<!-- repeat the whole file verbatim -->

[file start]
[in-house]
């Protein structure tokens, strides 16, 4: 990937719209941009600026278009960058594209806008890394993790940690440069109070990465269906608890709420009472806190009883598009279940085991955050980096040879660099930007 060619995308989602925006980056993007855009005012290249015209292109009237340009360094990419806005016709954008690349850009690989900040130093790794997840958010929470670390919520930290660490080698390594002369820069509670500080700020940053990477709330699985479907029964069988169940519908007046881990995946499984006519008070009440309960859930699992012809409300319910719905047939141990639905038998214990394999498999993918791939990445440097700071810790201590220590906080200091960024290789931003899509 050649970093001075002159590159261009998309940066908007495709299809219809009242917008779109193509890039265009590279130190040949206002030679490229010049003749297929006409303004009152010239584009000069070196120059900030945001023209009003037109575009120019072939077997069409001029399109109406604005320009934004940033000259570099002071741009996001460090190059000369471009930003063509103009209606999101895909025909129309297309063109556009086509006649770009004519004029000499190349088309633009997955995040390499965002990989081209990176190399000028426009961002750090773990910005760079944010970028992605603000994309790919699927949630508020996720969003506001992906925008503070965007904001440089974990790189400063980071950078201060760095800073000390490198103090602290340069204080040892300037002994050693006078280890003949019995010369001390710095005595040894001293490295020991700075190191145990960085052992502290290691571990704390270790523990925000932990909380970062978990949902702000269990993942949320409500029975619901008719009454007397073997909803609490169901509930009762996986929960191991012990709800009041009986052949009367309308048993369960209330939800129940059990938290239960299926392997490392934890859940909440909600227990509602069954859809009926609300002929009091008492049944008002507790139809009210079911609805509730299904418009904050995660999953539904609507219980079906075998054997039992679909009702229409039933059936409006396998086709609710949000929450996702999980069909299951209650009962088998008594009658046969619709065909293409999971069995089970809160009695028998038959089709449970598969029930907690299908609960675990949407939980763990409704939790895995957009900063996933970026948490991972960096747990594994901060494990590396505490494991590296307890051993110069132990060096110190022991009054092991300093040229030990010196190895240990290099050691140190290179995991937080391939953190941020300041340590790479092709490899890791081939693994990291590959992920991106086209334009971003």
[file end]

[in-house]
């Protein structure tokens, strides 16, 4: 990937719209941009600026278009960058594209806008890394993790940690440069109070990465269906608890709420009472806190009883598009279940085991955050980096040879660099930007 060619995308989602925006980056993007855009005012290249015209292109009237340009360094990419806005016709954008690349850009690989900040130093790794997840958010929470670390919520930290660490080698390594002369820069509670500080700020940053990477709330699985479907029964069988169940519908007046881990995946499984006519008070009440309960859930699992012809409300319910719905047939141990639905038998214990394999498999993918791939990445440097700071810790201590220590906080200091960024290789931003899509 050649970093001075002159590159261009998309940066908007495709299809219809009242917008779109193509890039265009590279130190040949206002030679490229010049003749297929006409303004009152010239584009000069070196120059900030945001023209009003037109575009120019072939077997069409001029399109109406604005320009934004940033000259570099002071741009996001460090190059000369471009930003063509103009209606999101895909025909129309297309063109556009086509006649770009004519004029000499190349088309633009997955995040390499965002990989081209990176190399000028426009961002750090773990910005760079944010970028992605603000994309790919699927949630508020996720969003506001992906925008503070965007904001440089974990790189400063980071950078201060760095800073000390490198103090602290340069204080040892300037002994050693006078280890003949019995010369001390710095005595040894001293490295020991700075190191145990960085052992502290290691571990704390270790523990925000932990909380970062978990949902702000269990993942949320409500029975619901008719009454007397073997909803609490169901509930009762996986929960191991012990709800009041009986052949009367309308048993369960209330939800129940059990938290239960299926392997490392934890859940909440909600227990509602069954859809009926609300002929009091008492049944008002507790139809009210079911609805509730299904418009904050995660999953539904609507219980079906075998054997039992679909009702229409039933059936409006396998086709609710949000929450996702999980069909299951209650009962088998008594009658046969619709065909293409999971069995089970809160009695028998038959089709449970598969029930907690299908609960675990949407939980763990409704939790895995957009900063996933970026948490991972960096747990594994901060494990590396505490494991590296307890051993110069132990060096110190022991009054092991300093040229030990010196190895240990290099050691140190290179995991937080391939953190941020300041340590790479092709490899890791081939693994990291590959992920991106086209334009971003």